• Time-delayed Replication

Provides protection against operational errors made on the master, for example accidently dropping tables, in which event the slave can be promoted to the new master in order to restore the database to its previous state. It also becomes possible to inspect the state of a database without reloading a back up.

 

Improved Security
  • Provide an alternative to password in master.info

MySQL 5.6 extends the replication START SLAVE command to enable DBAs to specify master user and password as part of the replication slave options and to authenticate the account used to connect to the master through an external authentication plugin (user defined or those provided under MySQL Enterprise Edition). With these options the user and password no longer need to be included in the master.info file.

  • Obfuscate passwords in general query log, slow query log, and binary log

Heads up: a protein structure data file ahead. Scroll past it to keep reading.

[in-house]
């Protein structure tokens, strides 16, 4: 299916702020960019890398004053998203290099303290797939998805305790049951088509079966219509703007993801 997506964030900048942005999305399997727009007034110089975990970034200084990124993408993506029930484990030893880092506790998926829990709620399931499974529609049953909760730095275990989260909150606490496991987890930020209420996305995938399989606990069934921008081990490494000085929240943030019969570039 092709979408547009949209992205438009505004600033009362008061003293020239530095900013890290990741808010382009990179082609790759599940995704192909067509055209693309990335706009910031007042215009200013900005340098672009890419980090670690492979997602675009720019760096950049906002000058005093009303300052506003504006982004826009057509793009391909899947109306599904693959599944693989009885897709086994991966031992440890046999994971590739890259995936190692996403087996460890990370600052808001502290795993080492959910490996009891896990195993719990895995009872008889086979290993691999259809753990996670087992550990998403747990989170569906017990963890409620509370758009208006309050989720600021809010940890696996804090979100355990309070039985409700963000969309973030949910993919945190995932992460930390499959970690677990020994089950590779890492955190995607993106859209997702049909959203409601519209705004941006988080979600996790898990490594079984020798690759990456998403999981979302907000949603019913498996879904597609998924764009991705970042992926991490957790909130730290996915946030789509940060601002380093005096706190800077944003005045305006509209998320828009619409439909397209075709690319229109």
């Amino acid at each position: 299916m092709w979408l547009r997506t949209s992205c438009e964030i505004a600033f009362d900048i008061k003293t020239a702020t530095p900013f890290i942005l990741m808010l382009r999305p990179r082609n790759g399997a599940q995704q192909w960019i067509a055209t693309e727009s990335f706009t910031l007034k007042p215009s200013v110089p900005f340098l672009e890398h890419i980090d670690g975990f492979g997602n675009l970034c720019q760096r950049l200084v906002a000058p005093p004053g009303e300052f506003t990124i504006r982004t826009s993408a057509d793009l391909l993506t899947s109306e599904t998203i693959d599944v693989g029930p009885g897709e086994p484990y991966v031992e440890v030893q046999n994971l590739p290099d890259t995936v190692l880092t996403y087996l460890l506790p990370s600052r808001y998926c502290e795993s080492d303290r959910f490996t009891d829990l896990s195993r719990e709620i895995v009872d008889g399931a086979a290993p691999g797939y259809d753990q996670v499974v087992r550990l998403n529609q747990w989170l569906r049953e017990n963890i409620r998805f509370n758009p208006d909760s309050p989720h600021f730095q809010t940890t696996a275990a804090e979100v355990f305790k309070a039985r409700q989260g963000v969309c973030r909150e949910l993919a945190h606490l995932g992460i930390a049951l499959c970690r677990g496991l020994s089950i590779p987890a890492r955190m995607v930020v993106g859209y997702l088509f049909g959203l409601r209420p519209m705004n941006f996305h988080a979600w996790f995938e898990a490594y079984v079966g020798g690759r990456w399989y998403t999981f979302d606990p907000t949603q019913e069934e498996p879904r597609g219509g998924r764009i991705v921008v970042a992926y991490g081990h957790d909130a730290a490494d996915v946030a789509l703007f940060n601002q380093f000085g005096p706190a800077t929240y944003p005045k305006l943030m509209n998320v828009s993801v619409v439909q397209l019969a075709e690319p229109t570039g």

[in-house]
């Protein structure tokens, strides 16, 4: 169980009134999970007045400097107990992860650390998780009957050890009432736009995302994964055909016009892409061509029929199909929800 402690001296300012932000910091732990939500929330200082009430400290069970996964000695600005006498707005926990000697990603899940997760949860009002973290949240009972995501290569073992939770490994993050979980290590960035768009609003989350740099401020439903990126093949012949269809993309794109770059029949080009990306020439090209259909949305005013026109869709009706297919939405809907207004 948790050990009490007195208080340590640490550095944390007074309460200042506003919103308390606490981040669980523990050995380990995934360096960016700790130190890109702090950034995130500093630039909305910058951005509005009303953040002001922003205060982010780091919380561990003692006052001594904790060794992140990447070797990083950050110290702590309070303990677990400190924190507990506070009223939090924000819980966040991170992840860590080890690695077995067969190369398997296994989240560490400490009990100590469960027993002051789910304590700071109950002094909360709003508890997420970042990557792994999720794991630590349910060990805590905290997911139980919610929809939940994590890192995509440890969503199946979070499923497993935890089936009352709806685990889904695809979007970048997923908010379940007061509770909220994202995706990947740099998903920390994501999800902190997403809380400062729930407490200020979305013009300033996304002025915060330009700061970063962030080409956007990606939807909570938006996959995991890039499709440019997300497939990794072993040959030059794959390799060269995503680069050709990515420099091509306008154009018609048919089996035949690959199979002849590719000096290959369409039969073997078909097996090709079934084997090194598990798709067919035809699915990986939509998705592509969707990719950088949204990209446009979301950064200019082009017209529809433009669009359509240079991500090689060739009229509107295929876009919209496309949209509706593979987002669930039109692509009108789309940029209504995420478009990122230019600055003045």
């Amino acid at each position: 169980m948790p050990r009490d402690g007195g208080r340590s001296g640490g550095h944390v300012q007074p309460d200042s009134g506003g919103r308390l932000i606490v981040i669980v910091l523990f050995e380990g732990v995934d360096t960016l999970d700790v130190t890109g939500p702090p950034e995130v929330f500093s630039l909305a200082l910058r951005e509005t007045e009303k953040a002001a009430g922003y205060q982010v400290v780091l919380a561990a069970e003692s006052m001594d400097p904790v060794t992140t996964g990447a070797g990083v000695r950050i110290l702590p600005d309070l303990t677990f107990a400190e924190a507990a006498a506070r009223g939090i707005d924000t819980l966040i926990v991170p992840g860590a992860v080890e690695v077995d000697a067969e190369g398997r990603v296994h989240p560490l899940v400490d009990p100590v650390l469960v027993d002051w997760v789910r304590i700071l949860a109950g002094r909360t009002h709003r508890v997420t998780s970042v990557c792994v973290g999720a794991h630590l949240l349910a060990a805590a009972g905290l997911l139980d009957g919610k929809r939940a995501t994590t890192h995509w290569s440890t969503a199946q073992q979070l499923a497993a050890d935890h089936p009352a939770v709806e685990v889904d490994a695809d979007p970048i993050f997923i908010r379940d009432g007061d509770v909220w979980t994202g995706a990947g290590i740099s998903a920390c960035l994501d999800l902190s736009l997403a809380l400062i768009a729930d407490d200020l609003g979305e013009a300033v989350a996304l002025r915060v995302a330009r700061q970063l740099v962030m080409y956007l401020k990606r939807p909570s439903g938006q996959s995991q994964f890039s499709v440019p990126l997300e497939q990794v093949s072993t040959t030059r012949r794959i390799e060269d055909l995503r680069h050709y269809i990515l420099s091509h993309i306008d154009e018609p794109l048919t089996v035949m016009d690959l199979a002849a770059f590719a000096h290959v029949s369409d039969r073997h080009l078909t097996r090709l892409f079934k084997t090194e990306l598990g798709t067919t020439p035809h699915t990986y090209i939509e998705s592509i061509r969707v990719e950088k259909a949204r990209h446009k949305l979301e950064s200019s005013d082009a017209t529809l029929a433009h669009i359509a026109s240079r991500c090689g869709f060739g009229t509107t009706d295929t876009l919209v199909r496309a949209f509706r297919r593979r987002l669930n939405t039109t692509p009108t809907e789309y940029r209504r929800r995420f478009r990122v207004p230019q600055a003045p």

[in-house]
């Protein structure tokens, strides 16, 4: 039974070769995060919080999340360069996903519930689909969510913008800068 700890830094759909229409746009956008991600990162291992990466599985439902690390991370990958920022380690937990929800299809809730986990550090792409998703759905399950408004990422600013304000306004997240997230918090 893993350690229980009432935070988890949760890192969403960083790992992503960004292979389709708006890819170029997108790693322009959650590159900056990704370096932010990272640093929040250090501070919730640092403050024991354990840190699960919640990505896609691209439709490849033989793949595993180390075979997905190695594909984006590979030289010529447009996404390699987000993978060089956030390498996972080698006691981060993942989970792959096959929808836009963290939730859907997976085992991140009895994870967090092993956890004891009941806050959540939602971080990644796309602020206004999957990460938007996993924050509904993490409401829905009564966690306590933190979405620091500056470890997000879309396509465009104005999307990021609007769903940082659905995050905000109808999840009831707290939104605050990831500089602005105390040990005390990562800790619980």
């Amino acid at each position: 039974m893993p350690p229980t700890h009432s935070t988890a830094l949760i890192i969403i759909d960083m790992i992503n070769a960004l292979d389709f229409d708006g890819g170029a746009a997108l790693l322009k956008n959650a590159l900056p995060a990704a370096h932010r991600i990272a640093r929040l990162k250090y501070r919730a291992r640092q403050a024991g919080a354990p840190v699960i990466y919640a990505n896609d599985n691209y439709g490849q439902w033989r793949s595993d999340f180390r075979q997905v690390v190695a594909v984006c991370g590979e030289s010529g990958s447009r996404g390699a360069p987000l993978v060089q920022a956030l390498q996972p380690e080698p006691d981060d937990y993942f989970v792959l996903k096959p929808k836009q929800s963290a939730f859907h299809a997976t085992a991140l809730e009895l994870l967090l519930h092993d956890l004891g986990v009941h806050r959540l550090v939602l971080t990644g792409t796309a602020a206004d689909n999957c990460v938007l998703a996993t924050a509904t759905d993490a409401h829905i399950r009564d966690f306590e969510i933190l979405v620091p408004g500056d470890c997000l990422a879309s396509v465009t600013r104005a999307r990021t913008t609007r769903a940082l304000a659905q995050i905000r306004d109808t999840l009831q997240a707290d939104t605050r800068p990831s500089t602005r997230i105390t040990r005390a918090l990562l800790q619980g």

Passwords in statements written to these logs are no longer recorded in plain text.

  • Providing password hashing with appropriate strength

Default password hashing for internal MySQL server authentication via PASSWORD() is now done using the SHA-256 password hashing algorithm using a random salt value.

  • Avoid passwords on the command line

MySQL 5.6 introduces a new “scrambled” option/config file (.mylogin.cnf) that can be used to securely store user passwords that are used for command line operations.

  • Change Password at next login

Developers and DBAs can now control when account passwords must be changed via a new password_expired flag in the mysql.user table.

  • Policy-based Password validations

Passwords can now be validated for appropriate strength, length, mixed case, special chars, and other user defined policies based on LOW, MEDIUM and STRONG designation settings.

Latest My.ini parameters

 

InnoDB Multiple Buffer Pools